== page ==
So many nurses suffer from anxiety, stress and depression that if you suffer from it you should seek help whether that be therapy, meds, hypnosis or just support from coworkers, all nurses, or family. Work doesn't have to be filled with dread and anxiety. There are things you can do to get over this so work can be an enjoyable experience again. When your in the midst of stress or anxiety attack all you see is fear, you forget all the good things, your team, your ability, your knowledge and skills. You have to remind yourself I can do this, I've handled this exact situation before and it turned out ok. My coworker will help me or the MRT team is there to help!

    Even before we had the MRT team the ICU staff where I worked was always very helpful and I would ask them to refresh my memory over chest tubes or if I had a question or concern. I could call and someone was always very friendly and willing to help. I never felt put down or criticized when I called on their assistance and in the beginning I did it a lot. Now I'm the resource person on the unit!
    You could be right about this--if someone has a prior experience to flash back to. In many cases, though, this horrible introduction to nursing or certain aspects of it would actually be the traumatic event(s) that would sensitize someone to future problems. In other words, a nurse of five years who is now transferring from med/surg to an intense critical care unit might be thrown back into the extreme anxiety and loss of confidence she experienced as a new nurse.

    The crazy-making levels of guilt, anxiety, self-doubt, self-condemnation, and all the rest may themselves be so debilitating and damaging that they begin to experience PTSD first-hand and not just as a throwback to something prior.

    Nurses who are living with constant fear, tension and degradation are "in the trenches" every bit as much as service men and women who have had to live in a constant state of high alert. This is not conducive to either learning or good quality of life.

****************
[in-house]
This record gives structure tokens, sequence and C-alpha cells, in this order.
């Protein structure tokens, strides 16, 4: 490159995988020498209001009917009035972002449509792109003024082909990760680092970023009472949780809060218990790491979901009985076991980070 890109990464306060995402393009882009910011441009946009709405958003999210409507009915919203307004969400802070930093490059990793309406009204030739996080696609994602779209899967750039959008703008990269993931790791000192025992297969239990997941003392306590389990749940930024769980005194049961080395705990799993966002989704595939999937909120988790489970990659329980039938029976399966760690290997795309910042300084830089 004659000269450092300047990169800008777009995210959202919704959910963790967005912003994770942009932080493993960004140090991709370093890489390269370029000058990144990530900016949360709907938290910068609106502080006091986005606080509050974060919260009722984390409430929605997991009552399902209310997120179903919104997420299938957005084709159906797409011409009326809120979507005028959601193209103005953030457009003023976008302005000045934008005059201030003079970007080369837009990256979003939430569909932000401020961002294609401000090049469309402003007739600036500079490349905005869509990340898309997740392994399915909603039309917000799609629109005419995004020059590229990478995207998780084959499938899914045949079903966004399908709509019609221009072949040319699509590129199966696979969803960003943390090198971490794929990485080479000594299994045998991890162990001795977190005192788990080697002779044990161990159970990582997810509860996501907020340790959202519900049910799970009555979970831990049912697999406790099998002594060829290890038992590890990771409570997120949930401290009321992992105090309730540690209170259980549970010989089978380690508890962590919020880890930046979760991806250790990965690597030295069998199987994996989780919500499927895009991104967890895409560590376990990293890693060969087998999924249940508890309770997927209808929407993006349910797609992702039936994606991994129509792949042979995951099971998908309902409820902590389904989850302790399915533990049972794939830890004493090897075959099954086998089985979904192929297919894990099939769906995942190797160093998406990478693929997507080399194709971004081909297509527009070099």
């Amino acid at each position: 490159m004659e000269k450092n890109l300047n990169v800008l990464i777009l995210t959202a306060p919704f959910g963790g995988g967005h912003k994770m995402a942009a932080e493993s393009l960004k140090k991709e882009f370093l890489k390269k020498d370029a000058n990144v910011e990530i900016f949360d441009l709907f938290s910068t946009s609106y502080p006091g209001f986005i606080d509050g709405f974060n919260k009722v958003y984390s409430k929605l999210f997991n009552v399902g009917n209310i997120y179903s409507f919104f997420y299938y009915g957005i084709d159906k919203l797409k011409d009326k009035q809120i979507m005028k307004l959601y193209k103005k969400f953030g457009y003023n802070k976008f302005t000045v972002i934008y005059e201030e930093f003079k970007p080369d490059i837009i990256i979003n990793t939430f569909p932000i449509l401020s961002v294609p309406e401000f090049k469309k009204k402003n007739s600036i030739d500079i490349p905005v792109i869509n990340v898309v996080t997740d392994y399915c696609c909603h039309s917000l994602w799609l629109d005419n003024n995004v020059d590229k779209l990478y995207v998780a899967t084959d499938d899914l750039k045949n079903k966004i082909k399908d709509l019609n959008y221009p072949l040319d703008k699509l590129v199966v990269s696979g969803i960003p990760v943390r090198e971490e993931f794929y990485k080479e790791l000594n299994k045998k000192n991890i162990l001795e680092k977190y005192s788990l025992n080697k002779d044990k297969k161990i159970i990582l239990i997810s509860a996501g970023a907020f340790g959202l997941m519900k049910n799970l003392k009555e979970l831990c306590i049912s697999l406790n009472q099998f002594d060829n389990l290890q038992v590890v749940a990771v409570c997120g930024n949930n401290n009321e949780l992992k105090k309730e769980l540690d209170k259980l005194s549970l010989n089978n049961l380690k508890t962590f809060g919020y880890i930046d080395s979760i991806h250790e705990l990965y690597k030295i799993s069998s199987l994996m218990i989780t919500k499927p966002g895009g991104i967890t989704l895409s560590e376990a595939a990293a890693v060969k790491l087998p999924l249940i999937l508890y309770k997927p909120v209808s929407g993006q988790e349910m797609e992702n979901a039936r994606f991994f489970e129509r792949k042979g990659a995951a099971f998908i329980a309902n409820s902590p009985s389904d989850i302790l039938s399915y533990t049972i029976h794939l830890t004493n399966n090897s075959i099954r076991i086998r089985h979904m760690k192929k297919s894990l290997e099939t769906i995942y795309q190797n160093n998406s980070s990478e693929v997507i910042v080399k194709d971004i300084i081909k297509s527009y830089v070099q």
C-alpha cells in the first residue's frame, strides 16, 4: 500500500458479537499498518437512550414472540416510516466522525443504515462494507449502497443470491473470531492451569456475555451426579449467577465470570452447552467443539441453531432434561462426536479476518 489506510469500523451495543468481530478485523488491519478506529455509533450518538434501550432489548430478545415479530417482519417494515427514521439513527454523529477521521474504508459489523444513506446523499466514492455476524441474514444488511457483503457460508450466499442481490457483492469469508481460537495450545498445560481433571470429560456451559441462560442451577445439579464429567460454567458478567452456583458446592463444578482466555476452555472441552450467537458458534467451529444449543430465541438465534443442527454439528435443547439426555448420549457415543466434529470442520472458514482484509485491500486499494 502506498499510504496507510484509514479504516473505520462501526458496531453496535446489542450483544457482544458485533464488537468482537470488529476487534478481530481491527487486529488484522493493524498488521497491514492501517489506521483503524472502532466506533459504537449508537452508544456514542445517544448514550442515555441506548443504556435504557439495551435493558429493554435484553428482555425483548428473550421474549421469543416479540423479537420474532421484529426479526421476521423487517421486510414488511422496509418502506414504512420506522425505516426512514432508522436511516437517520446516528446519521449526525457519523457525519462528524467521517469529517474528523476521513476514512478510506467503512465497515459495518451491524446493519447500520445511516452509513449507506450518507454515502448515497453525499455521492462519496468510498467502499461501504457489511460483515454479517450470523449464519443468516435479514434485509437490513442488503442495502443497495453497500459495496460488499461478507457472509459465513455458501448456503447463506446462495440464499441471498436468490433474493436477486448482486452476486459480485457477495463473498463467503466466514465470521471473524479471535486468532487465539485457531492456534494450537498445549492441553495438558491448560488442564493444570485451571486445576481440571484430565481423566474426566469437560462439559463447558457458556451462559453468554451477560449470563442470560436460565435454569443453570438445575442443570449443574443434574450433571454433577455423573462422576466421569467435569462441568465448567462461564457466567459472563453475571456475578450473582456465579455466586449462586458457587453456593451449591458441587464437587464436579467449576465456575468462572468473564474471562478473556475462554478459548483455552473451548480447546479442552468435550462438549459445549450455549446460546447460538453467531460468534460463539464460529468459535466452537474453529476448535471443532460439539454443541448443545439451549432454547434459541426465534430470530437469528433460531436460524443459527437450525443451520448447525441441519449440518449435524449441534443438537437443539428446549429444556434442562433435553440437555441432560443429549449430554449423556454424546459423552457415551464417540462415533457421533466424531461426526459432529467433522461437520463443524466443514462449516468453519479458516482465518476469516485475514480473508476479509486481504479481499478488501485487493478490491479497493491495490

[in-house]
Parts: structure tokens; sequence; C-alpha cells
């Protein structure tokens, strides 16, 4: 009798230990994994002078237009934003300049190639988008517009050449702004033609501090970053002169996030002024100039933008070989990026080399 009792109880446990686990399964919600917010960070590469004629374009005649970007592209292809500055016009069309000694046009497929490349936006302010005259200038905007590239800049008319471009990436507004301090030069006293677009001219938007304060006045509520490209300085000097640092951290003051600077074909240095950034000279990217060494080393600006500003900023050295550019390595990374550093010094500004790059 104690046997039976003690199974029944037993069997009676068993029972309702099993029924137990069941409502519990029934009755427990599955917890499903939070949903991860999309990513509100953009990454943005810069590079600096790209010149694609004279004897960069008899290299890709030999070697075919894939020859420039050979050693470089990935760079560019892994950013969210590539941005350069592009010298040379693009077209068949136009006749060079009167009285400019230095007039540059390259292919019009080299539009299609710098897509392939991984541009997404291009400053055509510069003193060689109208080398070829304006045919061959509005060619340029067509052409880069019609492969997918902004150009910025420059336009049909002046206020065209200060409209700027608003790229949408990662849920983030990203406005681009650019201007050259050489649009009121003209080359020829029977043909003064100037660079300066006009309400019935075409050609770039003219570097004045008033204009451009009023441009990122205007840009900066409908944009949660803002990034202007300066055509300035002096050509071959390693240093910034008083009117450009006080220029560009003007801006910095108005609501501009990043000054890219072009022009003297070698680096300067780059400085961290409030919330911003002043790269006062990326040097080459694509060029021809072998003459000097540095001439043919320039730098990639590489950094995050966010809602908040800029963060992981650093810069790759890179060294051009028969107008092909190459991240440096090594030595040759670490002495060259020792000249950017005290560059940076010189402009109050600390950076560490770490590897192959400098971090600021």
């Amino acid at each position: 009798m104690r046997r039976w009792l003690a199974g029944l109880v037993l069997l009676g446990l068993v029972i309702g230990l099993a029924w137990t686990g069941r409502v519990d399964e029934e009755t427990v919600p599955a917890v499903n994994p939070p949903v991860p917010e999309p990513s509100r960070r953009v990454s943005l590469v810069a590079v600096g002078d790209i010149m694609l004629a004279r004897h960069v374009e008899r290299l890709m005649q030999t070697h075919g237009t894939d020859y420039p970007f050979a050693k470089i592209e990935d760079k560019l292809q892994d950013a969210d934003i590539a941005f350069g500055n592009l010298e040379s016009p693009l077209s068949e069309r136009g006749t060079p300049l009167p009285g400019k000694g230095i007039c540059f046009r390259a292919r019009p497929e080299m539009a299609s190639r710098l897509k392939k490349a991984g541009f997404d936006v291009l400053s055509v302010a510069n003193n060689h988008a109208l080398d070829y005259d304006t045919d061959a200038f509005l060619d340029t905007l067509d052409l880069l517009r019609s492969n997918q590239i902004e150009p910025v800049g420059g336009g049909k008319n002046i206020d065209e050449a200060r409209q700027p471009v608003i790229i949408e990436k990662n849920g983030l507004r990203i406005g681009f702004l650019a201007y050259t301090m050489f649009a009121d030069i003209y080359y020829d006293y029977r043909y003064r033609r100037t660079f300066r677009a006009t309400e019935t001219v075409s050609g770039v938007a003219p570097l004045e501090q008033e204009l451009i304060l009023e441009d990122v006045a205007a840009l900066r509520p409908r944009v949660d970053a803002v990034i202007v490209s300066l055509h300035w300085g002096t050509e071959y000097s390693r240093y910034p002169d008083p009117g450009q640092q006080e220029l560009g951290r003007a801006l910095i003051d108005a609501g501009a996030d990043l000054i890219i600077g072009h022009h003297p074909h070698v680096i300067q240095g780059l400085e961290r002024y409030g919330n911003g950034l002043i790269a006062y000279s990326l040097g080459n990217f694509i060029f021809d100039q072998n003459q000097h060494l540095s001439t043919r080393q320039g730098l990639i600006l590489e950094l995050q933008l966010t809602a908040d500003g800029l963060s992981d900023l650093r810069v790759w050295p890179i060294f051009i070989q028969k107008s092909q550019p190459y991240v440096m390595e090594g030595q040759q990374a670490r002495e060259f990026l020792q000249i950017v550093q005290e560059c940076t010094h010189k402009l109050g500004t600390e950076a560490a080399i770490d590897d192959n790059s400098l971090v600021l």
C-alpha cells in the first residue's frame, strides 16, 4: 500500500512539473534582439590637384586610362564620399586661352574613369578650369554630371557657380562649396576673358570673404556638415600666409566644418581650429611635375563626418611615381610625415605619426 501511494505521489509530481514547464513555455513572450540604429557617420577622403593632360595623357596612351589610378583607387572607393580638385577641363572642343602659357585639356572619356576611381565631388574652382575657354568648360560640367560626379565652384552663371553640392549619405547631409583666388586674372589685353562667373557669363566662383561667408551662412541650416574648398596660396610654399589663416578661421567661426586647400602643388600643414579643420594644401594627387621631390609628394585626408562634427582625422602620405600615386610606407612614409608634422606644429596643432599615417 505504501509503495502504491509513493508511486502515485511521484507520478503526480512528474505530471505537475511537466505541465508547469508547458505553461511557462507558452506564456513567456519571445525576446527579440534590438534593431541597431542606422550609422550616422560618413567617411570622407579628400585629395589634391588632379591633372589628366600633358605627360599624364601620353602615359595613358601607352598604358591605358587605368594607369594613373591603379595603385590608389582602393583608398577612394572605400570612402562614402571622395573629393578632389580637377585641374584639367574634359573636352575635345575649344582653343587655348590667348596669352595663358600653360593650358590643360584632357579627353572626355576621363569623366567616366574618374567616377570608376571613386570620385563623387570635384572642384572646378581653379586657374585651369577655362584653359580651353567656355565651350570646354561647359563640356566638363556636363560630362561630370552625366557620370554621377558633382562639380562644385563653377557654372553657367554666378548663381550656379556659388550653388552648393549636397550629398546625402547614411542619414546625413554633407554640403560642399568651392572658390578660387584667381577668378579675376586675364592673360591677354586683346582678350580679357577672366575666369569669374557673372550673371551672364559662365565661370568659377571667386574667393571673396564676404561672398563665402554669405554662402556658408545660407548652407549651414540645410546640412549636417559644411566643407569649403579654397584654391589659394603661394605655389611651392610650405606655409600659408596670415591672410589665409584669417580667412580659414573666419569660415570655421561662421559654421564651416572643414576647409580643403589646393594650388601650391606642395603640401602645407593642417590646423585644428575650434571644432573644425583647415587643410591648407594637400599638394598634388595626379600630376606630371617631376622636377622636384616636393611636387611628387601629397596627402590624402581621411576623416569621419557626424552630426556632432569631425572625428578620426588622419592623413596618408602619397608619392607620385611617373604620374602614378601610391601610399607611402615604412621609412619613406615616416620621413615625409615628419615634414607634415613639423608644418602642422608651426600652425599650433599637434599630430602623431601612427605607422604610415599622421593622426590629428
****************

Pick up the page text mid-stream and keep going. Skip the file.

Thanks for your observations.
    Last edit by rn/writer on Jan 2, '12
    brandy1017 likes this.
  6. 1
    I remember those days... and now I am the DON and see this happen to some of my staff! I am printing this one out!
    VivaLasViejas likes this.
  7. 1
    What a great article! I have been an RN for 13 years, and just changed specialties. In some ways, I do feel like a born again new grad. This topic really hits the spot. Thank you for reminding me how to gain perspective in a healthy way. I am going to print this out, so I can re-read it on a PRN basis. :-)
    rn/writer likes this.
  8. 1
    Until a nurse realizes that she/he "knows what they know and are willing to learn whatever else there is to learn" she/he will continue to be a ball of nerves at their jobs. We all graduated from a nursing school and we all passed Boards.....WE KNOW WHAT WE KNOW.....believe it and live it!!
    rn/writer likes this.
  9. 1
    I agree that this is a great article. This sounds like me to a tee. I do find one thing that has not helped me and I don't feel has helped nurses in general is hospitals striving for excellance. Every day it is drilled into our heads that we, as the staff must provide excellant care and all our patient satisfaction surveys will only count if marked excellant. We can all strive for excellance but is this ever going to be possible? All this push for excellance just makes me more hyped up. I feel that I provide really great care, but very rarely mark any survey as excellant. Any body else find this troublesome?
    rn/writer likes this.
  10. 1
    I join the anxious me too club, after 26 years I cannot wait to retire - running on fear wears you down. Even to retire to something else would be grand. If only we were recognized for the true stress we endure every day like emergency workers and soldiers. It is in our faces every day and we have to deal with it, we cannot walk away. We cannot even take breaks much of the time.

    Great encouraging article though.
    rn/writer likes this.


Top